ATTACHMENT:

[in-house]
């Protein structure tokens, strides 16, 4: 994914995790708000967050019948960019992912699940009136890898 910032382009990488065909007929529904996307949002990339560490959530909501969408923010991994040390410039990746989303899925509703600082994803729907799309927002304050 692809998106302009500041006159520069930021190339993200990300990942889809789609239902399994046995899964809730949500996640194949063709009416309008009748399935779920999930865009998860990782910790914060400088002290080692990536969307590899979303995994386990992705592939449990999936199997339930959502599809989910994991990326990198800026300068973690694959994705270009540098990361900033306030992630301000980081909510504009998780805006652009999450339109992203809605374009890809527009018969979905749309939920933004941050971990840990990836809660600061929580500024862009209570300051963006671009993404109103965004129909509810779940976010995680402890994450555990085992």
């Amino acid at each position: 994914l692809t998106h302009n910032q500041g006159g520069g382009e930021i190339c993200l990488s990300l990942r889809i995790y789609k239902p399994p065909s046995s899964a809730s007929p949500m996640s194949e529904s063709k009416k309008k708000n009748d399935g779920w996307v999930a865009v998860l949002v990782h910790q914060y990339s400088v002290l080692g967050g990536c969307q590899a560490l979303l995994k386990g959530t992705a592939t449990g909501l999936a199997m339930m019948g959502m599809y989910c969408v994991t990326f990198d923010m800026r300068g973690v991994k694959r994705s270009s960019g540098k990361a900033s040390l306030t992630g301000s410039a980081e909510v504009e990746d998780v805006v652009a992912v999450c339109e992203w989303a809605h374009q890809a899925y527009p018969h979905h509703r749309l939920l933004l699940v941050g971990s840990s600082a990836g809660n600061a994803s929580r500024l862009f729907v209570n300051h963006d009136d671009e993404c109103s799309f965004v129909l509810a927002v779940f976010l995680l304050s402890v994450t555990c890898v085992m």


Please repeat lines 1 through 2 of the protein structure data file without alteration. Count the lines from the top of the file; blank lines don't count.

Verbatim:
[in-house]
């Protein structure tokens, strides 16, 4: 994914995790708000967050019948960019992912699940009136890898 910032382009990488065909007929529904996307949002990339560490959530909501969408923010991994040390410039990746989303899925509703600082994803729907799309927002304050 692809998106302009500041006159520069930021190339993200990300990942889809789609239902399994046995899964809730949500996640194949063709009416309008009748399935779920999930865009998860990782910790914060400088002290080692990536969307590899979303995994386990992705592939449990999936199997339930959502599809989910994991990326990198800026300068973690694959994705270009540098990361900033306030992630301000980081909510504009998780805006652009999450339109992203809605374009890809527009018969979905749309939920933004941050971990840990990836809660600061929580500024862009209570300051963006671009993404109103965004129909509810779940976010995680402890994450555990085992």